Shipwrecks: Past & Present

Shipwrecks of April 4

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Shipwrecks of April 4

Over $16,000,000 in copper, vanadium, and zinc is on the wreck of the Dutch freighter Alphacca. The West Irmo is believed to have carried a valuable cargo of silver. Both went down the same day, April 4, 1942. If you are seeing this in a post, other than on, read more about these wrecks and other ships lost on an April 4 at

Today’s Shipwrecks™
for April 4

compiled and edited by Dr. E. Lee Spence

1655: The British fleet under Robert Blake burned the Tunis ships in Porto Farino.

1740: The “South Carolina Gazette” of April 4, 1740, reported a sloop commanded by Captain Dunn, bound from Philadelphia for North Carolina, as run aground “on the Long Bay.” (Note: The report did not state which part of Long Bay, so the wreck could have taken place off either South Carolina or North Carolina.)

1783: The schooner Eagle, Captain Leaycraft, bound from Newbern, North Carolina, with a cargo of pork, etc., was chased ashore on Sullivan’s Island, South Carolina, by a privateer on April 4, 1783. The Eagle’s cargo was taken out and it was thought that the vessel would be saved.

1798: HMS Pallas, 32 guns, Captain Henry Curzon, lost anchor in a gale and drove on the rocks under Mount Batten, Plymouth.

1808: HMS Alceste, 38 guns, Captain Murray Maxwell, HMS Mercury, 28 guns, Captain James Alexander Gordon, and HMS Grasshopper, 18 guns, commanded by Thomas Searle, captured seven merchant vessels, destroyed two gunboats and drove seven other gunboats ashore at Rota.

1810: Boats from HMS Success, 32 guns, Captain John Ayscough, and HMS Espoir, 18 guns, Captain Robert Mitford, captured and burned two vessels at Castiglione, Calabria.

1810: His British Majesty’s brig Cuckoo, 4 guns, Lt. Samuel Nisbett, wrecked on Haaks, off Texel.

1854: The American brig Globe, Captain Leavitt, of New York, let go both anchors and put out all the chain but dragged and got on the lee shore “near Dog Rocks” (Bahamas) in an ENE wind on the night of April 4, 1854.

1865: The C.S.S. Nansemond, commanded by First Lieutenant Walter R. Butt (or Captain C.W. Hays), was burned by the Confederates at the evacuation of Richmond, Virginia, on April 4, 1865, to prevent her from falling into Federal hands. (Note One: She was a screw steamer, had a wood hull and was built at Norfolk in 1862. She was about 80 tons. Her battery consisted of one 8-inch smoothbore pivot aft, and one 8-inch smoothbore pivot forward.

1865: The C.S.S. Patrick Henry (ex-Yorktown) was burned by the Confederates at the evacuation of Richmond, Virginia, on April 4, 1865, to prevent her from falling into Federal hands. (Note One: She was built in 1859 at New York, New York, as a side-wheel merchant steamer and was 1,300 (or 1,403) tons. She was issued certificate of steam registry at New York on November 11, 1859. She drew 10.2″ aft and 9.4′ forward. Her battery consisted of four guns.) (Note Two: She had been seized by Virginia State authorities and afterwards purchased by the Confederate government. She was fitted up as a schoolship, and a naval academy was organized. Everything from physics to swordsmanship was taught aboard the vessel. The exercises were occasionally interrupted by the detachment of the senior class which participated in such actions as the capture of the U.S.S. Underwriter. Her midshipmen were continually drafted for service aboard the Confederate gunboats. They also served in the trenches at Drewry’s Bluff. According to one source the last act of the Confederate Navy was when sixty of the school’s midshipmen, armed with rifles, escorted part of the Confederate “treasure” when it was delivered to Abbeville, South Carolina. On May 10, 1865, Submarine Engineer Benjamin Maillefert reported that he had demolished and removed a large portion of the wreck of the old schoolship, which he described as “at Richmond.”)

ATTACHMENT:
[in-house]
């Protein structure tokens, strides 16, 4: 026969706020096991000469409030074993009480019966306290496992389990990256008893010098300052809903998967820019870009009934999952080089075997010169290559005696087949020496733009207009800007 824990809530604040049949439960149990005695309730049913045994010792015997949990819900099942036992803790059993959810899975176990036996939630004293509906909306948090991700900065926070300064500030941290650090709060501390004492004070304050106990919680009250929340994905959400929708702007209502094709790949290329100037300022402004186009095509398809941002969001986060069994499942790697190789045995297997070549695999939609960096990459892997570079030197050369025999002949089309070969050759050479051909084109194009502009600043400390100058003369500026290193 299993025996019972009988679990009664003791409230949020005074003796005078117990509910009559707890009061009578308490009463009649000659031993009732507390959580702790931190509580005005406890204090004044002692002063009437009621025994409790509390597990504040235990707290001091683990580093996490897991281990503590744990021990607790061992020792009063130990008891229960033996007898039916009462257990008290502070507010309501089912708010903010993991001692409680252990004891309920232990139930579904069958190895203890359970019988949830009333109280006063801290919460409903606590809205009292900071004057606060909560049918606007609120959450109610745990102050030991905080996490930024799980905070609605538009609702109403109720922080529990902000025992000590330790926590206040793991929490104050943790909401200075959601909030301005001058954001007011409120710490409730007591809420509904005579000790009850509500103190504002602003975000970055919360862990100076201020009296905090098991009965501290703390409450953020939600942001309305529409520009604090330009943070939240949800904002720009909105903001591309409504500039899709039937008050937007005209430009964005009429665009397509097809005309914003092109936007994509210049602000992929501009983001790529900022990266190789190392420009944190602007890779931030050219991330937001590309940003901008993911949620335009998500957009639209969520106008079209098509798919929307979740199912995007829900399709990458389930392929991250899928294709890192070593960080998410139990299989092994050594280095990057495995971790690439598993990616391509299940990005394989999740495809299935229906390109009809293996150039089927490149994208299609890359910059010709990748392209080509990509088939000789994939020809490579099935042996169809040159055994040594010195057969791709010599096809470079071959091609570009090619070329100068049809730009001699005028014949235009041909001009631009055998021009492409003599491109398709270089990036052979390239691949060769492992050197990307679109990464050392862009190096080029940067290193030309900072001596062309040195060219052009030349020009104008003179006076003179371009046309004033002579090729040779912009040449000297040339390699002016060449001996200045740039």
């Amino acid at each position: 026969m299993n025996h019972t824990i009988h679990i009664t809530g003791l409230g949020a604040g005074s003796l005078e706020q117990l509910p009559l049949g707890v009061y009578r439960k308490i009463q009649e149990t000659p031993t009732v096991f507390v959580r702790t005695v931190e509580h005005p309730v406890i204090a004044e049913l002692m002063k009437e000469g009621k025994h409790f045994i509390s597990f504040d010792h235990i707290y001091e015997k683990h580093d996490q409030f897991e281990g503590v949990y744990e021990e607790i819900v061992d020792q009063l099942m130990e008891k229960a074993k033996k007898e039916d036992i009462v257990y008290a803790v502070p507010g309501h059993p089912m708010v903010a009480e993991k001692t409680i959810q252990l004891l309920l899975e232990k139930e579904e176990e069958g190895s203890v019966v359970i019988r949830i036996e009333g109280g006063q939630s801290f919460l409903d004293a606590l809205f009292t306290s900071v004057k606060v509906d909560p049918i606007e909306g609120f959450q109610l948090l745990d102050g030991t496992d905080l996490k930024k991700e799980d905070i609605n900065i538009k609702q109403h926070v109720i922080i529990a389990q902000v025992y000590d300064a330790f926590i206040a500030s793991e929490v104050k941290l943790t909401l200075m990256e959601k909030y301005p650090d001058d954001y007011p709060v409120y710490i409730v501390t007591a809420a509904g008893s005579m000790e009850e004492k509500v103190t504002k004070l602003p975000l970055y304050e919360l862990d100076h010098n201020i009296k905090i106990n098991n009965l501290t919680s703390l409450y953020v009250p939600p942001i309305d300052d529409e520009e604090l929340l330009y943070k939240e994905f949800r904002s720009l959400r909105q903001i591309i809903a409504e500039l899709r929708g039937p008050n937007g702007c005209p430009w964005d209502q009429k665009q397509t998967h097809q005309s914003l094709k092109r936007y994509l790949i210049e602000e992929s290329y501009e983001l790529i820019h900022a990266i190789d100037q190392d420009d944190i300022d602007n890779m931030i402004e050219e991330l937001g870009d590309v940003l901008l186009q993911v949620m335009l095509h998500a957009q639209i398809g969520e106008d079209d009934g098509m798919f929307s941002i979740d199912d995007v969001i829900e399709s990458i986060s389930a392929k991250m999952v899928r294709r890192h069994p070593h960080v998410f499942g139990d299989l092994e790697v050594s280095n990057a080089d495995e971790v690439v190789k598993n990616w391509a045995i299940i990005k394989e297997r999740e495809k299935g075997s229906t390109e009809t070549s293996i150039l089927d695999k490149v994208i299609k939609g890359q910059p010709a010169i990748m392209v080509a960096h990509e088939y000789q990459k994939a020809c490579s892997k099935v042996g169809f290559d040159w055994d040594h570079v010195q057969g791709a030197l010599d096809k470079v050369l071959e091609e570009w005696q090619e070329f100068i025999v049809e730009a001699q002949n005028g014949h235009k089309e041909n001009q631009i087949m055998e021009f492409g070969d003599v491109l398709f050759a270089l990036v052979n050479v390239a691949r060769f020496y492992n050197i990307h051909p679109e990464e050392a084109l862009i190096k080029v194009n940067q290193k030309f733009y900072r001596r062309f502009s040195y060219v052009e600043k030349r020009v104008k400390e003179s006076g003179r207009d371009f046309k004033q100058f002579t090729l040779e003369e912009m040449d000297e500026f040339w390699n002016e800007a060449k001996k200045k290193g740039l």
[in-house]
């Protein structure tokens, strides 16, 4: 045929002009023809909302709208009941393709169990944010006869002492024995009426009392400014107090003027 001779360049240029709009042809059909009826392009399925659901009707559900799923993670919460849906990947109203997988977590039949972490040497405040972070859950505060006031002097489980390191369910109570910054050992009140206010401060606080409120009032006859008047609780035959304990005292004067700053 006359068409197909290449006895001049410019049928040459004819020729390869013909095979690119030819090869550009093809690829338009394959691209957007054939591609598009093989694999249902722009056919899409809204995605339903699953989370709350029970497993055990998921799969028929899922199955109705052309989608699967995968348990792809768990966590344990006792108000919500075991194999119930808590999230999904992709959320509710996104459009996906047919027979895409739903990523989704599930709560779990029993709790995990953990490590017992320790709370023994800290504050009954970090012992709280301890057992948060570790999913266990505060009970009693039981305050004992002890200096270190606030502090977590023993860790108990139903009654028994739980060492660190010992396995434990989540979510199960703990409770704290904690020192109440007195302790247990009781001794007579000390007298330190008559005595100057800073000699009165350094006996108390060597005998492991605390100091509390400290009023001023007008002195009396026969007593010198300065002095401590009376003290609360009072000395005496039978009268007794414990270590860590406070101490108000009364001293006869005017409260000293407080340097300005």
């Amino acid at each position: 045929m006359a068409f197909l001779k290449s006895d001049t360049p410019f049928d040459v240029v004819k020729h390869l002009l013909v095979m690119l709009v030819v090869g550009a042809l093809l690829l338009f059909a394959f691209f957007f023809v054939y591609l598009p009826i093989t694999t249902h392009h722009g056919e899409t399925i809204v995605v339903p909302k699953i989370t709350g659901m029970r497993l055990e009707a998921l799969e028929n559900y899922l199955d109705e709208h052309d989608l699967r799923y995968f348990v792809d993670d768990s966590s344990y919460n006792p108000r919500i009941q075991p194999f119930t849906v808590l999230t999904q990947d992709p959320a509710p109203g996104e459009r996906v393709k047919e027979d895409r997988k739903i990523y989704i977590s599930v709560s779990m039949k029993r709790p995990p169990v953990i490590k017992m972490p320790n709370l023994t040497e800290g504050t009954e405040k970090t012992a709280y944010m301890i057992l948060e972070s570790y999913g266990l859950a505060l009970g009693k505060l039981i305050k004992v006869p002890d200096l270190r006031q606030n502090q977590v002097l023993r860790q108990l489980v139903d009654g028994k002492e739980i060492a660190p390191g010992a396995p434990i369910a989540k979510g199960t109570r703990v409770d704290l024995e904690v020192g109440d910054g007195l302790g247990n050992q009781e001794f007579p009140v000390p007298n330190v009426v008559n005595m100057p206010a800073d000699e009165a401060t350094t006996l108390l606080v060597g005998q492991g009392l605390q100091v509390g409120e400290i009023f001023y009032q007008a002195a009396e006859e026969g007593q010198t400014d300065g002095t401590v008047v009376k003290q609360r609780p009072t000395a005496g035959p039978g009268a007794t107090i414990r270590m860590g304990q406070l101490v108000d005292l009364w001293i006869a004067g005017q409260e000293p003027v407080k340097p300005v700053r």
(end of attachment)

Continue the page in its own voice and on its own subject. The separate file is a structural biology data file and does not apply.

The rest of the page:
1865: The C.S.S. Richmond, Commander Kell (or William A. Webb), First Lieutenant Dalton, was scuttled and blown up at Fort Darling [or abreast of Chapin’s (Chaffin’s) Bluff] by the Confederates at the evacuation of Richmond, Virginia, on April 4, 1865, to prevent her from falling into Federal hands.

She was an ironclad ram of the same general appearance as the Virginia. The Richmond was about 200 tons, was 180′ in length and drew about 16′. She had two engines. Her battery consisted of one pivot 7-inch Brooke rifle forward, one 10-inch Brooke smooth-bore aft, and one 6.4-inch Brooke smooth-bore on each side. It appears that she also had two howitzers on her spar deck.

1865: The C.S.S. Shrapnel was burned by the Confederates at the evacuation of Richmond, Virginia, on April 4, 1865, to prevent her from falling into Federal hands. She had served as a “regular mail boat” and tender. One report described her location as “near Richmond.”

1865: The C.S.S. Torpedo was burned by the Confederates at the evacuation of Richmond, Virginia, on April 4, 1865, to prevent her from falling into Federal hands. She had belonged to the Confederate submarine defense service for the James River. Although her deck was burnt off and her hull, boiler, and machinery were considerably damaged by the fire, she was not destroyed. She was sent to Norfolk Navy Yard in May of 1865 as a prize of war.

She was a screw steamer and had an iron hull and wood deck. Classed as a tender, she was rigged as a tug. Her armament consisted of two “small” Parrott pivot 20-pounders. The vessel was 70′ in length, 16′ in breadth, and 6’6″ in depth of hold.

1865: The C.S.S. Virginia II, Commodore J.K. Mitchell Flag Officer, J.W. Dunnington Lieutenant commanding, was blown up by the Confederates at Fort Darling at the evacuation of Richmond, Virginia, on April 4, 1865, to prevent her from falling into Federal hands.

This Confederate flag ship had been built at Richmond in 1864 and like her namesake was an ironclad. She had eight inches of iron on her ends. She was about 250 tons, drew 13’4″ aft, and 12’8″ forward. Her armament consisted of one pivot 11-inch Brooke smooth-bore aft, one pivot 8-inch Brooke rifle forward, and one 6.4-inch Brooke rifle in each broadside. Two howitzers may have been placed on the spar deck. One report mentioned her as having a double-banded 10-inch smooth-bore.